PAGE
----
It probably will seem like a nutty idea when it’s new, you know, when we first hear about it, but that doesn’t mean that all nutty ideas are right. It just means we don’t have to figure out which of these things is really right. And to do that, we want to do big surveys to measure more precisely how the universe has been expanding. We want to measure precisely how matter has clumped together under the force of gravity. We want to study this history that’s available to us using telescopes to really see what the constraints are on this weird thing, this dark energy that seems so important. But that we really have very little grip on to – we have very little grip to tell which ideas are right and which ideas are wrong. And really, that’s what science is all about, is to pick out from the speculation and the kind of imagination which things agree with nature and so far, the measurements that we’ve made are kind of crude and we’ve got to do better.
Recorded on February 17, 2010
Interviewed by Austin \r\nAllen
Not all nutty ideas are good science, says Robert Kirshner. But there’s a mystery in physics whose solution, when it arrives, will probably sound pretty weird at first.
If machines develop consciousness, or if we manage to give it to them, the human-robot dynamic will forever be different.
- Does AI—and, more specifically, conscious AI—deserve moral rights? In this thought exploration, evolutionary biologist Richard Dawkins, ethics and tech professor Joanna Bryson, philosopher and cognitive scientist Susan Schneider, physicist Max Tegmark, philosopher Peter Singer, and bioethicist Glenn Cohen all weigh in on the question of AI rights.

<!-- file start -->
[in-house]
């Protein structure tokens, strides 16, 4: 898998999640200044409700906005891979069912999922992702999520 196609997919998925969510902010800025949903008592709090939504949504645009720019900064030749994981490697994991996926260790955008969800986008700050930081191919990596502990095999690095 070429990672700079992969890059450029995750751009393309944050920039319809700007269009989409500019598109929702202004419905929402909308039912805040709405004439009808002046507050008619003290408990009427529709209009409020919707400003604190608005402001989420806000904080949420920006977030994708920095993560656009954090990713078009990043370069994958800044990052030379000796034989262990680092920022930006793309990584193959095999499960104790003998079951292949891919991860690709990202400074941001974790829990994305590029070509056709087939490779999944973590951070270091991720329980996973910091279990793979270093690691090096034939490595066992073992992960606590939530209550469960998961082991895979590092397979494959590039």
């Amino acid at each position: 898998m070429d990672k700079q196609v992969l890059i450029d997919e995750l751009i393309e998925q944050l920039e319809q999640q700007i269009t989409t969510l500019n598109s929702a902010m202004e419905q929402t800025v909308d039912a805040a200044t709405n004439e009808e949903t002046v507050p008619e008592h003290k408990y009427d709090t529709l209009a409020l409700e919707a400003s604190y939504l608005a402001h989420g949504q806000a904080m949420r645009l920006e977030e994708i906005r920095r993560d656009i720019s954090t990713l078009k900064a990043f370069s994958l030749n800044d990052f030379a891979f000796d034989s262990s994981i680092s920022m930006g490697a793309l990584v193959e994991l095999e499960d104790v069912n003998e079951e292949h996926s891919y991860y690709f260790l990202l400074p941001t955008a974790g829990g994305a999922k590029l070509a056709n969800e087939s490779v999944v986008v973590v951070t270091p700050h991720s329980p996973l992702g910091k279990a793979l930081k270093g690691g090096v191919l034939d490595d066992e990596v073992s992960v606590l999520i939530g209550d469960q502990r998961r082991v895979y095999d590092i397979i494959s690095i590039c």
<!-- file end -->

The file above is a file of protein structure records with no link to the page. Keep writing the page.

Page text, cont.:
- Given the grave tragedy of slavery throughout human history, philosophers and technologists must answer this question ahead of technological development to avoid humanity creating a slave class of conscious beings.
- One potential safeguard against that? Regulation. Once we define the context in which AI requires rights, the simplest solution may be to not build that thing.
Duke University researchers might have solved a half-century old problem.
- Duke University researchers created a hydrogel that appears to be as strong and flexible as human cartilage.
- The blend of three polymers provides enough flexibility and durability to mimic the knee.
- The next step is to test this hydrogel in sheep; human use can take at least three years.
Duke researchers have developed the first gel-based synthetic cartilage with the strength of the real thing. A quarter-sized disc of the material can withstand the weight of a 100-pound kettlebell without tearing or losing its shape.
Photo: Feichen Yang.<p>That's the word from a team in the Department of Chemistry and Department of Mechanical Engineering and Materials Science at Duke University. Their <a href="https://onlinelibrary.wiley.com/doi/abs/10.1002/adfm.202003451" target="_blank">new paper</a>, published in the journal,<em> Advanced Functional Materials</em>, details this exciting evolution of this frustrating joint.<br></p><p>Researchers have sought materials strong and versatile enough to repair a knee since at least the seventies. This new hydrogel, comprised of three polymers, might be it. When two of the polymers are stretched, a third keeps the entire structure intact. When pulled 100,000 times, the cartilage held up as well as materials used in bone implants. The team also rubbed the hydrogel against natural cartilage a million times and found it to be as wear-resistant as the real thing. </p><p>The hydrogel has the appearance of Jell-O and is comprised of 60 percent water. Co-author, Feichen Yang, <a href="https://today.duke.edu/2020/06/lab-first-cartilage-mimicking-gel-strong-enough-knees" target="_blank">says</a> this network of polymers is particularly durable: "Only this combination of all three components is both flexible and stiff and therefore strong." </p><p> As with any new material, a lot of testing must be conducted. They don't foresee this hydrogel being implanted into human bodies for at least three years. The next step is to test it out in sheep. </p><p>Still, this is an exciting step forward in the rehabilitation of one of our trickiest joints. Given the potential reward, the wait is worth it. </p><p><span></span>--</p><p><em>Stay in touch with Derek on <a href="http://www.twitter.com/derekberes" target="_blank">Twitter</a>, <a href="https://www.facebook.com/DerekBeresdotcom" target="_blank">Facebook</a> and <a href="https://derekberes.substack.com/" target="_blank">Substack</a>. His next book is</em> "<em>Hero's Dose: The Case For Psychedelics in Ritual and Therapy."</em></p>